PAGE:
COP26 is over, but the climate change challenges are here to stay. COP26 featured global and national players and the aims of the conference were on a grand scale. But was there a missed opportunity to focus on the SME market and inspire a local, as well as global, shift in thinking?  As a new OECD report highlights, there will be ‘no net zero without SMEs’ – and this is for two main reasons. Firstly, while the majority of SMEs are operating in non-GHG intensive industries, their significant number makes the aggregate carbon footprint of the SME sector important. Although precise data is lacking, recent estimations suggest that UK SMEs may contribute to 50% of all business-driven emissions. Secondly, SMEs and entrepreneurs may not only follow the global trend towards a greener economy, but also drive the change through eco-innovation.

Our knowledge of environmental practices of SMEs is limited as prior literature has mainly focused on large corporations and green start-ups. In our recent paper, we find that despite the many difficulties since the start of 2020 almost three quarters of UK SMEs are already undertaking some steps to minimise their environmental impact. These activities are varied and span technological and organisational domains. For example, around one in three businesses have already switched to more renewable energy and two in five introduced some changes to production or distribution processes to make them more resource efficient.

What drives net zero actions?

Initial findings from our ongoing research suggest that different motivations drive different types of net zero actions. The pro-environmental attitudes of business owner-manager are important in driving a range of organisational changes, such as conducting environmental reports and audits, undertaking market research on low carbon products or services, investing in employees training on environmental matters, or else switching to a renewable source of energy. These actions, which are relatively low cost and easy to implement, are important first steps towards net zero as they allow business to measure and identify areas of improvement.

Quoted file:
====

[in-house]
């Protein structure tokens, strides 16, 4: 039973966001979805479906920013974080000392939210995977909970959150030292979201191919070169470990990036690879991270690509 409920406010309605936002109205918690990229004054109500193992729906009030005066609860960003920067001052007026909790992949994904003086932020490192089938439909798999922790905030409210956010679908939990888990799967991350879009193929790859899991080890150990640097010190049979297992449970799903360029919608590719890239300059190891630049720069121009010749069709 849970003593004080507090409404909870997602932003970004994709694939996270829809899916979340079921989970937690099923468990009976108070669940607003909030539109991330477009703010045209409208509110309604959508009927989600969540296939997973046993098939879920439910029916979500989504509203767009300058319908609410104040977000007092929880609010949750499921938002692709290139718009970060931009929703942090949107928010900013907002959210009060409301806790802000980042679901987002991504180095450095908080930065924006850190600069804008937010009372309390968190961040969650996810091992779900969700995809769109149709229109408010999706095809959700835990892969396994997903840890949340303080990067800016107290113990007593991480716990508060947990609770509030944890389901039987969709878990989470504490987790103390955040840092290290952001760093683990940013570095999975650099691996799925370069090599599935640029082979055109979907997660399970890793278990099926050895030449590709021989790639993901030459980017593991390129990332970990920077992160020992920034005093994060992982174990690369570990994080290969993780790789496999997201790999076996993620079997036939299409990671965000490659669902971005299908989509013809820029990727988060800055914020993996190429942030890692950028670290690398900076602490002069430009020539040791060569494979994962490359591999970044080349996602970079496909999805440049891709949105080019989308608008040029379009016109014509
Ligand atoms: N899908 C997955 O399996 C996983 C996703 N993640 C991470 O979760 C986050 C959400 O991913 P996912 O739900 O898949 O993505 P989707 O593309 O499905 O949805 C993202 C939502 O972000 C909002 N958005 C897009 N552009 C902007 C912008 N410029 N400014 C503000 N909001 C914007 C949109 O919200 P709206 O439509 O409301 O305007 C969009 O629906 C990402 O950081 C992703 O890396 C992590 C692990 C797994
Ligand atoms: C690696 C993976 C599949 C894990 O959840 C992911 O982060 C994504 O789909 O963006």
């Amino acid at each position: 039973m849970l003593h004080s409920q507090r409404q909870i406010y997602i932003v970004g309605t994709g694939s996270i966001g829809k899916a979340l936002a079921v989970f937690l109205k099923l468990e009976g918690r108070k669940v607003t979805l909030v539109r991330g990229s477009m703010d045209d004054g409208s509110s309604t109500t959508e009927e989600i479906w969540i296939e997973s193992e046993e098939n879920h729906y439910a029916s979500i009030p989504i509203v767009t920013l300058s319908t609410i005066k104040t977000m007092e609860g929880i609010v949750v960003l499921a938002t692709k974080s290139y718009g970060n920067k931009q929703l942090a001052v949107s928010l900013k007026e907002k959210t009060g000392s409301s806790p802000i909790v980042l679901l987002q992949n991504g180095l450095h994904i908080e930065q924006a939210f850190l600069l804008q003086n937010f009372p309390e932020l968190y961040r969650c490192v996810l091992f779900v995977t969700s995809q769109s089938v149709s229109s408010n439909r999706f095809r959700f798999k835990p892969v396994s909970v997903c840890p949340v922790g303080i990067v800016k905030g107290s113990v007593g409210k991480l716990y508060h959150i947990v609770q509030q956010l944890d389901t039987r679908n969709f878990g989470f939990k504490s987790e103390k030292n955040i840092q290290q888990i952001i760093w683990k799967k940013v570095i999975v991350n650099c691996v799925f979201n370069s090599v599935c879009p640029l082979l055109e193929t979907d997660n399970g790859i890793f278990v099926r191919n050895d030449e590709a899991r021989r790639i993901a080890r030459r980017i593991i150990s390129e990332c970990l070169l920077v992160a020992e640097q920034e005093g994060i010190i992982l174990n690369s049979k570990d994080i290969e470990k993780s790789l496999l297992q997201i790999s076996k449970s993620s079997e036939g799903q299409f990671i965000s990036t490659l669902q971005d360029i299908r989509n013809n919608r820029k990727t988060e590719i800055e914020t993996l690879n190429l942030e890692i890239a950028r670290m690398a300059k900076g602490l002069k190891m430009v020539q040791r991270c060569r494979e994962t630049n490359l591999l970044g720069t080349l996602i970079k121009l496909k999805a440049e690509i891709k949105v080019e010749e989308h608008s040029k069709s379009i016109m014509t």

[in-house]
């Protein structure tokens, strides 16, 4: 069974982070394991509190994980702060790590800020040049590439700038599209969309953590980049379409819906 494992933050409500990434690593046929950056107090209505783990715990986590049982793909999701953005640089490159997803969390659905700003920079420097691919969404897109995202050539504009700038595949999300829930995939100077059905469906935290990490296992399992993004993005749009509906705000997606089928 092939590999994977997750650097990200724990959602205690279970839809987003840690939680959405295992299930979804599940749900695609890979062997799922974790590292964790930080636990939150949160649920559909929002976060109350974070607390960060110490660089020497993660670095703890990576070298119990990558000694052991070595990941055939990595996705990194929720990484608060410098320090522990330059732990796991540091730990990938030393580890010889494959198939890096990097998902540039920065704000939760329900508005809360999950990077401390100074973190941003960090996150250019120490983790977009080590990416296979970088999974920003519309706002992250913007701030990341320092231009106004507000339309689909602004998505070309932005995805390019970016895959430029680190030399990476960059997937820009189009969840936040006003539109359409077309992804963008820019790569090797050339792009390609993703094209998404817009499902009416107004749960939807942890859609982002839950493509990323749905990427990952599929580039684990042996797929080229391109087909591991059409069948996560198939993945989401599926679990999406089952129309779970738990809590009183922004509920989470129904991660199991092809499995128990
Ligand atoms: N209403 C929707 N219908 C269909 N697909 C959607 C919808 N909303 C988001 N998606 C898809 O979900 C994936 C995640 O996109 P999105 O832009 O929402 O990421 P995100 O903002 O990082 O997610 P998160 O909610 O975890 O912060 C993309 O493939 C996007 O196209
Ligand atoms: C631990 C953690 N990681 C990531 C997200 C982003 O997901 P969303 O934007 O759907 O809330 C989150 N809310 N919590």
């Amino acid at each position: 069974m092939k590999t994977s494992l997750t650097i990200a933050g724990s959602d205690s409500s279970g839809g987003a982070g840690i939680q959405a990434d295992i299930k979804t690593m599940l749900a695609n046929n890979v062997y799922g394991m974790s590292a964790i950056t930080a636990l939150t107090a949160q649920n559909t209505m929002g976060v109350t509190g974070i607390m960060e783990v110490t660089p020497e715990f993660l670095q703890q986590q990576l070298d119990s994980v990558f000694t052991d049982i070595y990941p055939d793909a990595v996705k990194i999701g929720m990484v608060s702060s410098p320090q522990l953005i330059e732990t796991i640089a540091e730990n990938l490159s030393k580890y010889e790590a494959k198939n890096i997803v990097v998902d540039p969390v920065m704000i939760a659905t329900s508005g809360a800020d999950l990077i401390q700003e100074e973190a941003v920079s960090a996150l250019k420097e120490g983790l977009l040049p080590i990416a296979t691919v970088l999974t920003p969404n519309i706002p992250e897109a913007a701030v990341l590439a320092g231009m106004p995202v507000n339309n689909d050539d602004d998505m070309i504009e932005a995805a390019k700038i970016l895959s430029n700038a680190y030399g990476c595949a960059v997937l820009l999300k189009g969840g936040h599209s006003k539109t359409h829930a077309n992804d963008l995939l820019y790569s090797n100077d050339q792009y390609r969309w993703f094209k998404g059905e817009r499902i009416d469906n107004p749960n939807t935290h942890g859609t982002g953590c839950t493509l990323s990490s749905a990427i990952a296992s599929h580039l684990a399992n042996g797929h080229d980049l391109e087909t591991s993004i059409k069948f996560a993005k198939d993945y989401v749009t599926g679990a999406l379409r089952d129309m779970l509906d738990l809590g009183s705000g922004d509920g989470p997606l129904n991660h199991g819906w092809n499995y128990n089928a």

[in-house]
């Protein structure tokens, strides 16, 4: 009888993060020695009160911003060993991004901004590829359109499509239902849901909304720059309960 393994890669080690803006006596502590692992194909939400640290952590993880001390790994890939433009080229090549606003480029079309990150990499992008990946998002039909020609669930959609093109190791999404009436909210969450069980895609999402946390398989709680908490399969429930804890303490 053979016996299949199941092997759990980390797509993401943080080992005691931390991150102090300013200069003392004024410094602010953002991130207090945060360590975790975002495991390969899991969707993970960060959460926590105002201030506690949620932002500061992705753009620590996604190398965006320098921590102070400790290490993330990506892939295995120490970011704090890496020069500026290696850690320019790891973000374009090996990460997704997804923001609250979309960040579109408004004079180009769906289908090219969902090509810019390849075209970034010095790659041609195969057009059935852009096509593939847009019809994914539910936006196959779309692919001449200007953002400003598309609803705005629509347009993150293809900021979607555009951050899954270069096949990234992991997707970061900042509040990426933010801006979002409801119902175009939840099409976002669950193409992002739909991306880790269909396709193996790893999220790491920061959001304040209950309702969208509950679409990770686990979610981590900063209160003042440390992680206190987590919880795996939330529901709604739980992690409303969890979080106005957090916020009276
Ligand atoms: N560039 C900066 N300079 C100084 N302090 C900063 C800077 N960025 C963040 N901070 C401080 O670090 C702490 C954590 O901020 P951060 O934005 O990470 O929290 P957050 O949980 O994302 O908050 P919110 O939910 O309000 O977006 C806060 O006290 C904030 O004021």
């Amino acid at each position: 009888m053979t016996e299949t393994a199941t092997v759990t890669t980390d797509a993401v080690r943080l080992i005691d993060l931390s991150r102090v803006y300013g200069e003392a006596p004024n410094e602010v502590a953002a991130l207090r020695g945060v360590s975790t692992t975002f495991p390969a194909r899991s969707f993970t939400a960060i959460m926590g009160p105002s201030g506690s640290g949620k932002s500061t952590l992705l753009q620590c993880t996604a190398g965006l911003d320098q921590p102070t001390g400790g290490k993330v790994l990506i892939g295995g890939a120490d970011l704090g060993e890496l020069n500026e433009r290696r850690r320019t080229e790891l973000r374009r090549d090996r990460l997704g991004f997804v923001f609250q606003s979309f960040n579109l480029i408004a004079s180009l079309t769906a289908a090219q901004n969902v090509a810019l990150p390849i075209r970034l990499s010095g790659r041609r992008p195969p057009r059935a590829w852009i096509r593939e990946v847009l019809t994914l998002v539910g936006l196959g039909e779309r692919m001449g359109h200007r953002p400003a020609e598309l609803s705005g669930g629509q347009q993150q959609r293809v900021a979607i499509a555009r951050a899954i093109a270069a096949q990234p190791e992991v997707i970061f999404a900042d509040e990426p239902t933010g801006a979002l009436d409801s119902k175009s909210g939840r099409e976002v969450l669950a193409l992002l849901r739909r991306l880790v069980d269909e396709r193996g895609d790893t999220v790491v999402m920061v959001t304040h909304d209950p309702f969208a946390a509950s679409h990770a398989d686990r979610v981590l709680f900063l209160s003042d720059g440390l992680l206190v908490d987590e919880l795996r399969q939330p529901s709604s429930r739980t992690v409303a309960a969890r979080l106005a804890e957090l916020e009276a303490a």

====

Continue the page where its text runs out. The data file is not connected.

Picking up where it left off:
But personal conviction of a business leader does not appear to be enough to spur more disruptive and often more costly technological changes. These are mostly driven by organisational and commercial considerations, i.e., they should make commercial and financial sense in the first place – by reducing costs, improving image and reputation, or responding to evolving needs of existing customers and attracting new ones.

Other external factors may also play a role. For example, our findings suggest that environmental regulations and taxes are important in driving environmental R&D, while government grants and subsidies are effective in encouraging businesses to make technological changes in production and distribution processes. Therefore, to support different net zero actions, different policy instruments might be needed. Moreover, when looking at the intensity of small businesses’ engagement with net zero measured by number of actions they undertake, we find that whatever are the factors making businesses take the first step towards net zero, the intensity of this engagement is essentially driven by individual and commercial motivations. This may imply that to achieve a higher level of engagement with net zero in SMEs, more attention should be given to the demand side, i.e., to the overall awareness and education around sustainable consumption.

Are growth objective and net zero commitment compatible in practice? This question is far from being resolved, particularly at the firm level.  Our research based on new survey cross sectional data[1] of UK SMEs[2] shows that adoption of environmentally friendly practices is not at odds with business performance. We find a positive association between growth and pro-environment activity indicating the possibility of a win-win scenario where a firm may contribute to the net zero agenda while still experiencing growth. However, the causality of this association is something that should be further explored.

In 2021, a consensus emerges from the ongoing research that there would be ‘no net zero without SMEs’. It is certainly much more controversial to affirm that there would be ‘no growth without net zero’. But ‘should there be growth without net zero?’ – a rhetorical question which we, as individuals, entrepreneurs, researchers, and policy makers, are already facing today. The pragmatic and essential questions become ‘what should be done to make it happen?’ and ‘how it should be done’ – these are the questions facing SMEs and policymakers in a post-COP26 world.

[1] The findings of this research should be taken with a pinch of salt as these are based on cross sectional data.

[2] Enterprise Research Centre Business Futures survey 2020.